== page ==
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Tittel: The impact of solar radiation on spore survival in Phytophthora infestans, Bremia lactucae and Pseudoperonospora cubensis
Kommentar: ICPP 2008. 9th International Congress of Plant Pathology. Torino, Italy. 24.-29. august 2008
Forfattere:Le, V., Nordskog, B., Nærstad, R., Gadoury, D. & Hermansen, A.
Navn på utgivelse: Journal of Plant Pathology
Publikasjonstype: Proceeding fra int. konf. uten ISBN-nr
Volum (nr): 90 (2, Supplement)
Side(r): 164
Utgivelsesår: 2008
Avdeling: Bioforsk Plantehelse - Ås
Fagområde: Plantehelse og plantevern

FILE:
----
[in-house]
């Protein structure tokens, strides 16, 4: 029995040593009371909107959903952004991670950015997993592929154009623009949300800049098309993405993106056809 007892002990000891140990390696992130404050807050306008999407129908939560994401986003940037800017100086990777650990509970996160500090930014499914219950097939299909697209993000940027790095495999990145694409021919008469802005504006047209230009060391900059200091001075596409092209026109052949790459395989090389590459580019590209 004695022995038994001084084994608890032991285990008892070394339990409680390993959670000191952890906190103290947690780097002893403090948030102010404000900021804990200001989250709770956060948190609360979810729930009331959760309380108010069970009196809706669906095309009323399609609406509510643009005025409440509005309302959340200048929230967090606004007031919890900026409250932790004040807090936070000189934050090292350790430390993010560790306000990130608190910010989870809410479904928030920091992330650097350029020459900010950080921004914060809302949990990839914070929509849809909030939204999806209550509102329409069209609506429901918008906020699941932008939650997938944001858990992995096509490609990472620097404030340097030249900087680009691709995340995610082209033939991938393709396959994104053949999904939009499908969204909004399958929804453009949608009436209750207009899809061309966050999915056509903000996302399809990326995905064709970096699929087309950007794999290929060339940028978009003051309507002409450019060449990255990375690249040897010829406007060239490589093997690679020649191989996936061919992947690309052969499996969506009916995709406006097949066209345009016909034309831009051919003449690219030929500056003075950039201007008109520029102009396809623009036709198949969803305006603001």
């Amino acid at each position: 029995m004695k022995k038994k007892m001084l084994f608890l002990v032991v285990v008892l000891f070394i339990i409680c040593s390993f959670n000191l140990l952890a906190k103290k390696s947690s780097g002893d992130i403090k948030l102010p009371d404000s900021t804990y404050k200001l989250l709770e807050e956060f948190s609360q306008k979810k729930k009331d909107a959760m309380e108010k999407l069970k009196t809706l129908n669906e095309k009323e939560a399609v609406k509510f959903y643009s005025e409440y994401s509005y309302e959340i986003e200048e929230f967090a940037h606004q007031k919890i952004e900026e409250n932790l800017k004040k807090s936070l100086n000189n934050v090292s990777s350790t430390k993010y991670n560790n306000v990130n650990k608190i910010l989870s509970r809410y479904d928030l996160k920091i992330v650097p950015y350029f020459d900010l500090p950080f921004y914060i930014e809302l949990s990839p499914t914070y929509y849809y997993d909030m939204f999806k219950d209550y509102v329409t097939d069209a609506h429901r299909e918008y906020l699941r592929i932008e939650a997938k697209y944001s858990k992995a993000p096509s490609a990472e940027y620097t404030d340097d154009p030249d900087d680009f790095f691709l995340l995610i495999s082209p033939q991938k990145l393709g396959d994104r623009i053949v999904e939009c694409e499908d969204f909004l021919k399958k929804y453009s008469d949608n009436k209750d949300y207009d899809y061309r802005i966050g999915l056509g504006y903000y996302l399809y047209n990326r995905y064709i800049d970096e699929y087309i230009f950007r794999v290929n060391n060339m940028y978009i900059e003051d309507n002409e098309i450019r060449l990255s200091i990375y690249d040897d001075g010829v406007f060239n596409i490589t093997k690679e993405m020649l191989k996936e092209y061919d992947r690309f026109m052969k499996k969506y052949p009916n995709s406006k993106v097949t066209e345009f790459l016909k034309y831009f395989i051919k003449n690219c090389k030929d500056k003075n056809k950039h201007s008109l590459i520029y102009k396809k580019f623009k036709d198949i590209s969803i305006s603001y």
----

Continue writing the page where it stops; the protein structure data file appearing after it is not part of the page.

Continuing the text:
Sammendrag: Aerial dispersal of inoculum is critical to the spread of many plant diseases; including potato late blight (Phytophthora infestans (Pi)), lettuce downy mildew (Bremia lactucae (Bl)) and cucurbit downy mildew (Pseudoperonospora cubensis (Pc)). In addition to relative humidity and temperature, spore survival during aerial dispersal is affected by solar irradiation (SI), in particular during long-distance transport at higher altitudes. We evaluated the potential survival of spores in air by placing detached spores of Pi, Bl and Pc on filter paper in either direct sun or shade at time intervals from 0.5 to 3 h (Pi and Bl), or up to 42 hours (Pc). Thereafter, the filter papers were placed in moist chambers for 15 min prior to incubation on pea agar (Pi) or water agar (Bl and Pc) for 24 h, before the viable spores were enumerated. Spores were considered viable if they exhibited a germ tube or released zoospores. Preliminary results show that no spores of Pi, Bl and Pc germinated after 1, 3 and 30 h exposure to direct sun, with critical SI doses near 700, 2000 and 8500 Wm-2, respectively. In shade, no Pi spores germinated after 3 h, while spores of Bl and Pc were still viable after 3 and 42 h, respectively. In Norway, the potential for long distance distribution of Pi is restricted, but more likely for Bl and Pc. Further experiments will be conducted to find the maximum survival time for spores of these pathogens under Norwegian climatic conditions.